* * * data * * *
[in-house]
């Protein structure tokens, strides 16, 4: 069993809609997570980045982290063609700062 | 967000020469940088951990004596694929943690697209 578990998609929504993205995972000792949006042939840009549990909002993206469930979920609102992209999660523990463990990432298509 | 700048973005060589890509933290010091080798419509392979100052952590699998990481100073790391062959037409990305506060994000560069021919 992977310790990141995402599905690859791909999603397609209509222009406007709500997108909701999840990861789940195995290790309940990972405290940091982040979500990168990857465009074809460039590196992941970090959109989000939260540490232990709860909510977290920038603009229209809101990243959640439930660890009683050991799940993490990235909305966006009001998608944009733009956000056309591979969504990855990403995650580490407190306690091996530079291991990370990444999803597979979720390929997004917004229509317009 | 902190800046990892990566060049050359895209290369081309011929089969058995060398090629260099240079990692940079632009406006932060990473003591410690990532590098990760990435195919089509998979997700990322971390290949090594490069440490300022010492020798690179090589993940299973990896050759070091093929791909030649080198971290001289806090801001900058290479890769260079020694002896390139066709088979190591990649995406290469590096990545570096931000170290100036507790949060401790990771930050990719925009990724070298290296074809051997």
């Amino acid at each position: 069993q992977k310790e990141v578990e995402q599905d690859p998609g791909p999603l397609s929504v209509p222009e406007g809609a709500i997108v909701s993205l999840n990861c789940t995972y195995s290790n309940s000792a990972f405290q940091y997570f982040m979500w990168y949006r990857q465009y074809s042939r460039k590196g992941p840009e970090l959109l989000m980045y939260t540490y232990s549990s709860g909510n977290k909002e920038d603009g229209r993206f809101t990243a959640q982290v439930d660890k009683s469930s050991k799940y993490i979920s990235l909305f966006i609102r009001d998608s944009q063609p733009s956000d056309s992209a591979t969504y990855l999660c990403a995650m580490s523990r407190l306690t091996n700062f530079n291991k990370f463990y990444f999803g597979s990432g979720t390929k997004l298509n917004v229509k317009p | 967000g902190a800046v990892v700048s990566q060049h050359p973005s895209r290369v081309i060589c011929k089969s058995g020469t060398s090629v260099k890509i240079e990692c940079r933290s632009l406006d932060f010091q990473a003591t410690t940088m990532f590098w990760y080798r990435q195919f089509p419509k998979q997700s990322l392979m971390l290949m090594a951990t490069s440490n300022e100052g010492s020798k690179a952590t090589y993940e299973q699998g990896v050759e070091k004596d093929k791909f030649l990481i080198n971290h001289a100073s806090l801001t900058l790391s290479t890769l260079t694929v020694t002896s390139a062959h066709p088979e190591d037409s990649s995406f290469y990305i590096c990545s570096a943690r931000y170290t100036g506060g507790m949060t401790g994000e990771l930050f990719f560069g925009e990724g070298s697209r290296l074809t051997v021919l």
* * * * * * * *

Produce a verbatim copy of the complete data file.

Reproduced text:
[in-house]
């Protein structure tokens, strides 16, 4: 069993809609997570980045982290063609700062 | 967000020469940088951990004596694929943690697209 578990998609929504993205995972000792949006042939840009549990909002993206469930979920609102992209999660523990463990990432298509 | 700048973005060589890509933290010091080798419509392979100052952590699998990481100073790391062959037409990305506060994000560069021919 992977310790990141995402599905690859791909999603397609209509222009406007709500997108909701999840990861789940195995290790309940990972405290940091982040979500990168990857465009074809460039590196992941970090959109989000939260540490232990709860909510977290920038603009229209809101990243959640439930660890009683050991799940993490990235909305966006009001998608944009733009956000056309591979969504990855990403995650580490407190306690091996530079291991990370990444999803597979979720390929997004917004229509317009 | 902190800046990892990566060049050359895209290369081309011929089969058995060398090629260099240079990692940079632009406006932060990473003591410690990532590098990760990435195919089509998979997700990322971390290949090594490069440490300022010492020798690179090589993940299973990896050759070091093929791909030649080198971290001289806090801001900058290479890769260079020694002896390139066709088979190591990649995406290469590096990545570096931000170290100036507790949060401790990771930050990719925009990724070298290296074809051997």
């Amino acid at each position: 069993q992977k310790e990141v578990e995402q599905d690859p998609g791909p999603l397609s929504v209509p222009e406007g809609a709500i997108v909701s993205l999840n990861c789940t995972y195995s290790n309940s000792a990972f405290q940091y997570f982040m979500w990168y949006r990857q465009y074809s042939r460039k590196g992941p840009e970090l959109l989000m980045y939260t540490y232990s549990s709860g909510n977290k909002e920038d603009g229209r993206f809101t990243a959640q982290v439930d660890k009683s469930s050991k799940y993490i979920s990235l909305f966006i609102r009001d998608s944009q063609p733009s956000d056309s992209a591979t969504y990855l999660c990403a995650m580490s523990r407190l306690t091996n700062f530079n291991k990370f463990y990444f999803g597979s990432g979720t390929k997004l298509n917004v229509k317009p | 967000g902190a800046v990892v700048s990566q060049h050359p973005s895209r290369v081309i060589c011929k089969s058995g020469t060398s090629v260099k890509i240079e990692c940079r933290s632009l406006d932060f010091q990473a003591t410690t940088m990532f590098w990760y080798r990435q195919f089509p419509k998979q997700s990322l392979m971390l290949m090594a951990t490069s440490n300022e100052g010492s020798k690179a952590t090589y993940e299973q699998g990896v050759e070091k004596d093929k791909f030649l990481i080198n971290h001289a100073s806090l801001t900058l790391s290479t890769l260079t694929v020694t002896s390139a062959h066709p088979e190591d037409s990649s995406f290469y990305i590096c990545s570096a943690r931000y170290t100036g506060g507790m949060t401790g994000e990771l930050f990719f560069g925009e990724g070298s697209r290296l074809t051997v021919l």